My thumbnail sized compass that I bought years ago when we struggled to find our way when exiting Barcelona's metro systems was just the ticket in Morocco's medina's. They are indeed a maze and maps were next to useless for anything other than the big picture. Being able to guess from the map as to which general direction we needed to head and then identifying the direction with the little compass spared us a lot of unnecessary circling around in the labyrinths.

A small padlock for your luggage is often a requirement should you leave your bags at a 'left luggage' area for part of a day. Locks won't keep people out of a suitcase with a zipper, but nonetheless they are a requirement, at least at some places, to use the service. We generally locked our bags when we left them in our hotel room for the day.



Arabic is the first language in the cities, with tribal languages, especially Berber, being the language of choice elsewhere. However, French will get you far, even if you only know a little. At a minimum, learn to say "What is the price" and the numbers so you'll recognize the answer. We always asked the price before getting in a petit taxi. It didn't guarantee that we got the going rate but it did put a lid on the price. The about 50% literacy rate means that you can't rely on writing names or numbers down on paper to communicate.




Lodging was a real challenge in the "budget" bracket in Morocco, which these days is staying under US$100/night for 2. Accommodation choices in a town often clustered around the $20, $50-$70, or $150-$200 point. Our mid-range of $50-70 often meant no heat in a 55 damp room, maybe only cold water at the sink, perhaps no outside window, and potentially a lot of restaurant/bar noise after our bedtime. Sleeping with hats, socks, eye covers, and ear plugs quickly became an annoying routine. According to our Lonely Planet guide book, the $20 bracket tended to be dormitories or private rooms with shared bathrooms that might not have hot water at all or be clean. The higher bracket didn't always sound like it bought a guarantee of comfort for the considerably more money.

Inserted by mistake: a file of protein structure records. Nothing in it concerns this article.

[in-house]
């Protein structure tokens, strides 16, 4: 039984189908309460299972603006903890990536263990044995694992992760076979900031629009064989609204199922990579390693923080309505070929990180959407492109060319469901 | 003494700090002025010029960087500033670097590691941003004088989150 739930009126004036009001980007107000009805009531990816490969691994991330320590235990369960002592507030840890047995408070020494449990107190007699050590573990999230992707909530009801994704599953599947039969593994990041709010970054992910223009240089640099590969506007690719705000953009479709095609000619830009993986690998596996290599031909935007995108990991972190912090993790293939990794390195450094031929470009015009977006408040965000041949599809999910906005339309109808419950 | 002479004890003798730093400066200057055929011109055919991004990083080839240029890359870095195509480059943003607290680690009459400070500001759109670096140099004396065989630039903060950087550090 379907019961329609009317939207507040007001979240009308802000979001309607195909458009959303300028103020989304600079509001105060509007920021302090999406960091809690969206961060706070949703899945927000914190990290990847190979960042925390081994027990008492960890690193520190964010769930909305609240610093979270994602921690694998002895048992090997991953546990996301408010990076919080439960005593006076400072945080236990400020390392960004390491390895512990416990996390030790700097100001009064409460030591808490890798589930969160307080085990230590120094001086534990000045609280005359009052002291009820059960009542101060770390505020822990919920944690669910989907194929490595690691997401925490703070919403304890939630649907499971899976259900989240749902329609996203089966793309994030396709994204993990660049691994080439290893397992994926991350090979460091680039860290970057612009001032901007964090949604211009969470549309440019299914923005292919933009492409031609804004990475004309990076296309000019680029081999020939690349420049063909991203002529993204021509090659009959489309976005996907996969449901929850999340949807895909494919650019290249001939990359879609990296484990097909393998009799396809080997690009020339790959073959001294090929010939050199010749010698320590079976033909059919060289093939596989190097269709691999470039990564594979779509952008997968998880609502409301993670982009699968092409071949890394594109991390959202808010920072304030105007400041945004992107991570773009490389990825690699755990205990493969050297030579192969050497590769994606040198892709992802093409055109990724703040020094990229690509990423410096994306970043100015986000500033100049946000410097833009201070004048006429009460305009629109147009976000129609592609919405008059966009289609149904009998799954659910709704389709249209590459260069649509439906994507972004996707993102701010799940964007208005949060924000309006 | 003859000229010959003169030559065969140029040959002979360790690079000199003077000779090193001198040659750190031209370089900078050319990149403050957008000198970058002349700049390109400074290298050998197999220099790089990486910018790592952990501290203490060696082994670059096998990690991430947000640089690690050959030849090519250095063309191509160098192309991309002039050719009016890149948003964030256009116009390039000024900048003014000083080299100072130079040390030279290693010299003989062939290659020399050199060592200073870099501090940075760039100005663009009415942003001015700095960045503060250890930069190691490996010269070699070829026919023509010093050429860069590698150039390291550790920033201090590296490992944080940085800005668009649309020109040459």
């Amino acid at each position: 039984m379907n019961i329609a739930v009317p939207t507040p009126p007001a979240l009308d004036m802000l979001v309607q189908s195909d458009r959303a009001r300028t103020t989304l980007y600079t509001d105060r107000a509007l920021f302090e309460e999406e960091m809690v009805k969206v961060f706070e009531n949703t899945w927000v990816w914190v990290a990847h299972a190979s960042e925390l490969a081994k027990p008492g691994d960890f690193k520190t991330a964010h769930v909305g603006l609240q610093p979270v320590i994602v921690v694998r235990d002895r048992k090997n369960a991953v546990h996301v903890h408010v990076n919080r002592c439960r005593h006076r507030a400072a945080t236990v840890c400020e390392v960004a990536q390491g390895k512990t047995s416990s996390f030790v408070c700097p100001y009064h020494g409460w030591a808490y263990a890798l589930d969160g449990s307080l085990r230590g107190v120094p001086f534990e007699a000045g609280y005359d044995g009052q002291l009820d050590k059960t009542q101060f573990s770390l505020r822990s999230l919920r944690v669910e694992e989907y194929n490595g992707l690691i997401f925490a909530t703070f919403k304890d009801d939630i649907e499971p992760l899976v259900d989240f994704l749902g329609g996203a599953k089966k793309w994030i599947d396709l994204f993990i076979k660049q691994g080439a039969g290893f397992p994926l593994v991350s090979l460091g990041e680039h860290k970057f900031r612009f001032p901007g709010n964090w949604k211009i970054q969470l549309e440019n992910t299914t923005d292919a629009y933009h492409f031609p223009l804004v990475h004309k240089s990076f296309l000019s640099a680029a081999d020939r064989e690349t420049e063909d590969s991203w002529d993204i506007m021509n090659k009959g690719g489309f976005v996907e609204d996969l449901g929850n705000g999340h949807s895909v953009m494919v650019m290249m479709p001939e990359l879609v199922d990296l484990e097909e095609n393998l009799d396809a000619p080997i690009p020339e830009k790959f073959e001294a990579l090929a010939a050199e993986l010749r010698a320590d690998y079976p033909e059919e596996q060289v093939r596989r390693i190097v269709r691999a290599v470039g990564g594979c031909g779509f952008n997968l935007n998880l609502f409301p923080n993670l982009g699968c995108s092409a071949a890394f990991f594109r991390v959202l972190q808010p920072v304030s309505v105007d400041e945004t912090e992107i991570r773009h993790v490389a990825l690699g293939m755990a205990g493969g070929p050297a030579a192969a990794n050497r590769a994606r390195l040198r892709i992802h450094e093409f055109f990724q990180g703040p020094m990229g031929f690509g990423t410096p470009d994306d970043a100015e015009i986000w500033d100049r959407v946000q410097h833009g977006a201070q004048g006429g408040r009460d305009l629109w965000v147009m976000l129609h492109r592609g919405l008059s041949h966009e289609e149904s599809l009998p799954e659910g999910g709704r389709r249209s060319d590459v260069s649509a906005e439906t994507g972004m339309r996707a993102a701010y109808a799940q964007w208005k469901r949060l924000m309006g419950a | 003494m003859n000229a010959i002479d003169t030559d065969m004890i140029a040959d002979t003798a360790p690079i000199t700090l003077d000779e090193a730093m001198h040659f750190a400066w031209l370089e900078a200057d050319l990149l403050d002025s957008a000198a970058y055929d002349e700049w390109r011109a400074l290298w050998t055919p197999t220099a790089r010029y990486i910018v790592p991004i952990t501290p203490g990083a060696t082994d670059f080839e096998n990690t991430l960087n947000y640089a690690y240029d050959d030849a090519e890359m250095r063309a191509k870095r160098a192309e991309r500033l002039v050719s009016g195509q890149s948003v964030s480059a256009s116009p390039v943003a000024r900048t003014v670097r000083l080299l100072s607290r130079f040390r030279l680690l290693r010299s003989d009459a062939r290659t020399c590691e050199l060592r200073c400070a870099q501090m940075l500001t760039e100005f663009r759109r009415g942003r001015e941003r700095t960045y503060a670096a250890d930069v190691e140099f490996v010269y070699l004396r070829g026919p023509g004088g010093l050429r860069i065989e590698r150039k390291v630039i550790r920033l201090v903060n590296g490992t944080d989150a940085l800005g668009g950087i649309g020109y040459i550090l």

We jumped at the chance, online-finding of an Ibis Hotel in Fez as we knew its rigid chain hotel format would deliver what we'd been missing: heat, abundant hot water, enough light to comfortably read at night, fresh air, and quiet. The room was priced in Euro's and was about $60 when the exchange rate was about 1 = $1.36. It felt like a steal in Morocco and gave us a much needed holiday from the regional standards in lodging. We would have stayed at Ibis Hotels in Marrakech and Mekns had we known they were available. Unfortunately Lonely Planet guidebooks meticulously steer travelers away from 'boring' chain hotels. That editorial policy seemed downright criminal in Morocco when the lodging quality tended to be poor and the prices tended to high.